A RESPECTED ANALYST WEIGHS IN
The timing, and the requisite technology, in other words, were in place. What was missing was any sort of scoop from within the Apple fortress of solitude, any indication that fingerprint tech would be included in a future iPhone.
That changed last week with a report from analyst Ming-Chi Kuo of Taiwanese firm KGI Securities, whose note to investors included the tidbit that Apple's next iPhone, to be released in the third quarter of 2013, would feature a "fingerprint sensor."
Normally, you could just ignore this prediction -- financial analysts are constantly claiming Apple will release certain products, and just as constantly being proven clueless -- if it weren't for the source. Ming-Chi Kuo has become something of an Apple oracle in the past two years, having nailed the details and features of almost every major Apple product launch at least as far back as the iPhone 4S (and this was a time, remember, when almost everyone financial analyst got it way wrong).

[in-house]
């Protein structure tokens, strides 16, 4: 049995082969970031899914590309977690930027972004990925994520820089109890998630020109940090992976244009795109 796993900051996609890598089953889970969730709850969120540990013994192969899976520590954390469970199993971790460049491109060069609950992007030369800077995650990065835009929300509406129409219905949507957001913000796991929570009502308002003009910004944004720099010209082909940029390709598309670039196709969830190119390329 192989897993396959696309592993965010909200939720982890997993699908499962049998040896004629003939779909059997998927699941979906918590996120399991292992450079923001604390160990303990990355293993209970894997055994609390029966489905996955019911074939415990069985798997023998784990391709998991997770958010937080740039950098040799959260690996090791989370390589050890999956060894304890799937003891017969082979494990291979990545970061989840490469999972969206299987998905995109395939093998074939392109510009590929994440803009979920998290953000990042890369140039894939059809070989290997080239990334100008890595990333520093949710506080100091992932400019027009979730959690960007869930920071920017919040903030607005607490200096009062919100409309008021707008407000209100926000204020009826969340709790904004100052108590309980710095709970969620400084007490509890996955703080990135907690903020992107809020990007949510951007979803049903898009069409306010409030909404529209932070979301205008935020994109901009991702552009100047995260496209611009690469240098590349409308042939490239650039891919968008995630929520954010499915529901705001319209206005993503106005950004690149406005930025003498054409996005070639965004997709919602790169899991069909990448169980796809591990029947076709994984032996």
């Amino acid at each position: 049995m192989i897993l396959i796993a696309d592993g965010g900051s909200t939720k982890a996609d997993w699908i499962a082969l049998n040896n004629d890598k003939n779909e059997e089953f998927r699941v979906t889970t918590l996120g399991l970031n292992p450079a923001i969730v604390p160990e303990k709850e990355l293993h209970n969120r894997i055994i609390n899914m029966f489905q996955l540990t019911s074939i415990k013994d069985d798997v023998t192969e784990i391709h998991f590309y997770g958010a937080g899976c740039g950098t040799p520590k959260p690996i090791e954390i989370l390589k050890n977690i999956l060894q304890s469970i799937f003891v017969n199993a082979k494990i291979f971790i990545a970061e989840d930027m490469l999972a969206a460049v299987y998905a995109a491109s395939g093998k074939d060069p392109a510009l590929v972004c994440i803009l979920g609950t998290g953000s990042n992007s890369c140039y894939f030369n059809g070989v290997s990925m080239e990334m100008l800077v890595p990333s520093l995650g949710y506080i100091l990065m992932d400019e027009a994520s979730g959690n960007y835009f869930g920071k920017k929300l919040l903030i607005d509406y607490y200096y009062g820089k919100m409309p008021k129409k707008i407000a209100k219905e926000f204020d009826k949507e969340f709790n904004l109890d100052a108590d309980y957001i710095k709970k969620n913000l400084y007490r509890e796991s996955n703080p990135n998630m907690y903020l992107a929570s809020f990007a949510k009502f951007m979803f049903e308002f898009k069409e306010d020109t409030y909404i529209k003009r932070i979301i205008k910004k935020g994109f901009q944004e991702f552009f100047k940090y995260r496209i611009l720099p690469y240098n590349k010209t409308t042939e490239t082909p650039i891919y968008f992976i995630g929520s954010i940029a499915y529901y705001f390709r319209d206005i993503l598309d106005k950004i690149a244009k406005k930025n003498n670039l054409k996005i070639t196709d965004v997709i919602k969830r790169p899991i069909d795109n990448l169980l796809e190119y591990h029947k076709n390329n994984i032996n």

Through a KGI Securities spokesman, Ming-Chi Kuo declined to comment for this article, citing international compliance rules. When Kuo does talk, however, the Apple-watching community has learned to listen.
HOW AN IPHONE FINGERPRINT SENSOR MIGHT WORK
The assumption is that a fingerprint sensor on an iPhone would function, at its most basic level, as a new method of security or password: While a four digit passcode is easy to spoof, a fingerprint is much more difficult. As Art Stewart, a vice president at AuthenTec (now at Apple), wrote in a revealing blog post prior to his company's acquisition, "the smart sensor not only strengthens security but greatly increases the speed and convenience of mobile payment transactions."